среда, 13 ноября 2019 г.

NASA's Mars 2020 Will Hunt for Microscopic Fossils

NASA - Mars 2020 Rover logo.

Nov. 12, 2019

Scientists with NASA's Mars 2020 rover have discovered what may be one of the best places to look for signs of ancient life in Jezero Crater, where the rover will land on Feb. 18, 2021.

A paper published today in the journal Icarus identifies distinct deposits of minerals called carbonates along the inner rim of Jezero, the site of a lake more than 3.5 billion years ago. On Earth, carbonates help form structures that are hardy enough to survive in fossil form for billions of years, including seashells, coral and some stromatolites — rocks formed on this planet by ancient microbial life along ancient shorelines, where sunlight and water were plentiful.

Image above: Lighter colors represent higher elevation in this image of Jezero Crater on Mars, the landing site for NASA's Mars 2020 mission. The oval indicates the landing ellipse, where the rover will be touching down on Mars. Image Credits: NASA/JPL-Caltech/MSSS/JHU-APL/ESA.

The possibility of stromatolite-like structures existing on Mars is why the concentration of carbonates tracing Jezero's shoreline like a bathtub ring makes the area a prime scientific hunting ground.

Mars 2020 is NASA's next-generation mission with a focus on astrobiology, or the study of life throughout the universe. Equipped with a new suite of scientific instruments, it aims to build on the discoveries of NASA's Curiosity, which found that parts of Mars could have supported microbial life billions of years ago. Mars 2020 will search for actual signs of past microbial life, taking rock core samples that will be deposited in metal tubes on the Martian surface. Future missions could return these samples to Earth for deeper study.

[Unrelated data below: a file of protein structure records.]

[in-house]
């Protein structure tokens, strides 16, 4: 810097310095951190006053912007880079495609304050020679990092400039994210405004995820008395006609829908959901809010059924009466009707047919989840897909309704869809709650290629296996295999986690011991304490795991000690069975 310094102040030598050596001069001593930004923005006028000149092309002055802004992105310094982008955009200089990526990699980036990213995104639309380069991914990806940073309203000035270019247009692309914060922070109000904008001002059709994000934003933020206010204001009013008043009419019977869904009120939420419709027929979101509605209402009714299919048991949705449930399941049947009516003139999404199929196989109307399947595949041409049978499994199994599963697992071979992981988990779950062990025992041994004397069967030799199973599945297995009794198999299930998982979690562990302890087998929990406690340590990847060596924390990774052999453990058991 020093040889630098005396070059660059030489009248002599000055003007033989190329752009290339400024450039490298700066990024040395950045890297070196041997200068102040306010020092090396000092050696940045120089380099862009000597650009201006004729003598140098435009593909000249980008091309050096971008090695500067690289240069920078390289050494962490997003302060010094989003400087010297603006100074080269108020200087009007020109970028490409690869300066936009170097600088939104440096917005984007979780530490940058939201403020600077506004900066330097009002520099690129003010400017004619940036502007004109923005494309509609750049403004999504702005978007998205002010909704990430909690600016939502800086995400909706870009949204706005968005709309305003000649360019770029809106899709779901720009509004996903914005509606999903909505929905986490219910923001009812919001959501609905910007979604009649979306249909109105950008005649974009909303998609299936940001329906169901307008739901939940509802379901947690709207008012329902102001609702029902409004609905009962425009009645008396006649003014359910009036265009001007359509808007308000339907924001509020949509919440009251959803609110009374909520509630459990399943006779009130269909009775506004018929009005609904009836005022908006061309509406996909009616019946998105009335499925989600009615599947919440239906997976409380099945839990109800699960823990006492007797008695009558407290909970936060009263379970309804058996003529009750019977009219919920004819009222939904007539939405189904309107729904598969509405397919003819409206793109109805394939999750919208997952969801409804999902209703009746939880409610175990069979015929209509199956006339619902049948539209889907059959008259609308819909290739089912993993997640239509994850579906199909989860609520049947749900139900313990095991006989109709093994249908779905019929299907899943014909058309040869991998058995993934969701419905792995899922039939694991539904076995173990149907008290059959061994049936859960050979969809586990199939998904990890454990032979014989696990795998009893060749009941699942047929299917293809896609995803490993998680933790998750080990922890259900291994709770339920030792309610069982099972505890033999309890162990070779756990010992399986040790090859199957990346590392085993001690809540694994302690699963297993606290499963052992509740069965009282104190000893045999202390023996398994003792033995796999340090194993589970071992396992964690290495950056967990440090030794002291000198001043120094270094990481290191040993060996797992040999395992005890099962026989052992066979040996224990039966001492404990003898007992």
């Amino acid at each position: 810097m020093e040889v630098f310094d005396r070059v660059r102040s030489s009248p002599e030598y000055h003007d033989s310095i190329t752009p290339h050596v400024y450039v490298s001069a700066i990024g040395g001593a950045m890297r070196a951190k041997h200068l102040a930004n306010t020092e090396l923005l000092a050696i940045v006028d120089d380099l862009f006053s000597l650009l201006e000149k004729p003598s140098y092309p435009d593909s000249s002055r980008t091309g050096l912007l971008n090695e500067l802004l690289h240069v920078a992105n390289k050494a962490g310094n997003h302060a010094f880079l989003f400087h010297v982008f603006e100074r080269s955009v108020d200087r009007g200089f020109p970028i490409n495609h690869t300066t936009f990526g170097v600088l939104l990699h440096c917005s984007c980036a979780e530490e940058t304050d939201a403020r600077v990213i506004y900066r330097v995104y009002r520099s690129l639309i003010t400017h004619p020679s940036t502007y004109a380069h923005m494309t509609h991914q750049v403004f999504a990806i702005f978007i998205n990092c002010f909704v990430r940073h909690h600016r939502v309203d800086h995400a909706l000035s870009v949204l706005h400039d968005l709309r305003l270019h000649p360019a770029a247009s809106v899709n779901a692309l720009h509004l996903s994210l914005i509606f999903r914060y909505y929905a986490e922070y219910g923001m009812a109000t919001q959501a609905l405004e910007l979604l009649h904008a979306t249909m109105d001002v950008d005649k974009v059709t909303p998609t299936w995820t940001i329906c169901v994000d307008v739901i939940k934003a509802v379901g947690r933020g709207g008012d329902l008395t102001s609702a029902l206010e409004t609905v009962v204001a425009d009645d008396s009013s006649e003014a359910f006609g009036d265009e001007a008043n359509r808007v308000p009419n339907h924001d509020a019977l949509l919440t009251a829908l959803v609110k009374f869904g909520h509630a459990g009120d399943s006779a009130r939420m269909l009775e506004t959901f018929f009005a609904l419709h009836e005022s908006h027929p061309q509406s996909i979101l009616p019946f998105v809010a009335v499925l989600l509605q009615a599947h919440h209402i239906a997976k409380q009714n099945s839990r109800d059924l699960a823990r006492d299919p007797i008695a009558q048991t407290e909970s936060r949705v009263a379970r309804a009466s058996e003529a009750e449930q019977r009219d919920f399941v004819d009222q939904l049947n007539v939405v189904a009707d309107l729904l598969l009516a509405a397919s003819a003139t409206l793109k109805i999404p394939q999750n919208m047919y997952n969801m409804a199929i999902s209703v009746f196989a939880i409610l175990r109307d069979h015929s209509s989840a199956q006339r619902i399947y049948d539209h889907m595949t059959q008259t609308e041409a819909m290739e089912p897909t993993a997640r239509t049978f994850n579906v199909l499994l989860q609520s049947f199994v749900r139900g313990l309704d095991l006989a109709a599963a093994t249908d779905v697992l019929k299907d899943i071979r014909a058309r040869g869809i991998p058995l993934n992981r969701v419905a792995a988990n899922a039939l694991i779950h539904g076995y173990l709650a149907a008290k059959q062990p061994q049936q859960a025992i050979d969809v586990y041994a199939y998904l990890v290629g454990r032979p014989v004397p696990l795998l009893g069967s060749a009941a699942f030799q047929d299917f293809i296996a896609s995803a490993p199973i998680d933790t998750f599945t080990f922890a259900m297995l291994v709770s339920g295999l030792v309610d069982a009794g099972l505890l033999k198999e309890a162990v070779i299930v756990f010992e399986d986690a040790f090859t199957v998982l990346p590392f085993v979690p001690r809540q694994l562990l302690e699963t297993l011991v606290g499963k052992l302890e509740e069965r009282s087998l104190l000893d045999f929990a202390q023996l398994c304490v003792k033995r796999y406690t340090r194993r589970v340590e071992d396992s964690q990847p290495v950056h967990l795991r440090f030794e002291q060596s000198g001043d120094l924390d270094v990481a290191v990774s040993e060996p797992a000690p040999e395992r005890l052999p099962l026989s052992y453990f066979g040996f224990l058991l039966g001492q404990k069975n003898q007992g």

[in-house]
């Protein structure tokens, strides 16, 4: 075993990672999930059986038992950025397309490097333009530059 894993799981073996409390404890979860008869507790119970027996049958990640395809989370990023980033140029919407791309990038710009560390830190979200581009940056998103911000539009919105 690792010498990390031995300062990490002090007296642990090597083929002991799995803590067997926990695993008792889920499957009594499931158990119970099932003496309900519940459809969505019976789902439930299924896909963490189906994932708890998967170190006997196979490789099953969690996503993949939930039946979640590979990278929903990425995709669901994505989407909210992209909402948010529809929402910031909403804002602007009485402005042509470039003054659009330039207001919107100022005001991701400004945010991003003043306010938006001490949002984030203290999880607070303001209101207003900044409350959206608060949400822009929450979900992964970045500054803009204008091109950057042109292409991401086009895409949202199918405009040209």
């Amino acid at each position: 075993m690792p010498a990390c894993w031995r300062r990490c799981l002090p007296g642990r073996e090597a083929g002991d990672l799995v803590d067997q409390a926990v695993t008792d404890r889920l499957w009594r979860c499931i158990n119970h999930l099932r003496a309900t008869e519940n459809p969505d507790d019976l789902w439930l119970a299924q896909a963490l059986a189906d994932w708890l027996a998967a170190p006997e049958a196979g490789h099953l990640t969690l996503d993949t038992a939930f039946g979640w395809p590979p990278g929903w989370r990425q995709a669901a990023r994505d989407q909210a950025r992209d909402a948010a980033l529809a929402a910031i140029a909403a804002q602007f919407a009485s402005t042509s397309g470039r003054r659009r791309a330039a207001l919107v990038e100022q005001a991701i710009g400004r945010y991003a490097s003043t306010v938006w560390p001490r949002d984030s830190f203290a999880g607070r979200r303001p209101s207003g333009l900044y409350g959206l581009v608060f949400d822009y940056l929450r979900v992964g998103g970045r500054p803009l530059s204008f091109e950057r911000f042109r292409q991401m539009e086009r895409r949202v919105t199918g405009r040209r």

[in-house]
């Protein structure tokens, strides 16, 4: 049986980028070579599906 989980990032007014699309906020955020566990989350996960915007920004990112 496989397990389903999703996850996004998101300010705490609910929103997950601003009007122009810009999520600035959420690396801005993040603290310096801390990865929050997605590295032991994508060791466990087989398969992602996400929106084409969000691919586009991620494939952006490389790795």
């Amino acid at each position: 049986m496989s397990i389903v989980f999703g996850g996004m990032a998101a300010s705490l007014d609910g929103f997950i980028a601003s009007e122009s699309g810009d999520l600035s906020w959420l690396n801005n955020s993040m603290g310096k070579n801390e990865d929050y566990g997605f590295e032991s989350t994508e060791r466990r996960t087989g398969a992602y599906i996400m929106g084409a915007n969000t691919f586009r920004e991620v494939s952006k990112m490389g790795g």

In addition to preserving signs of ancient life, carbonates can teach us more about how Mars transitioned from having liquid water and a thicker atmosphere to being the freezing desert it is today. Carbonate minerals formed from interactions between carbon dioxide and water, recording subtle changes in these interactions over time. In that sense, they act as time capsules that scientists can study to learn when — and how — the Red Planet began drying out.

Measuring 28 miles (45 kilometers) wide, Jezero Crater was also once home to an ancient river delta. The "arms" of this delta can be seen reaching across the crater floor in images taken from space by satellite missions like NASA's Mars Reconnaissance Orbiter. The orbiter's Compact Reconnaissance Imaging Spectrometer for Mars instrument, or CRISM, helped produce colorful mineral maps of the "bathtub ring" detailed in the new paper.

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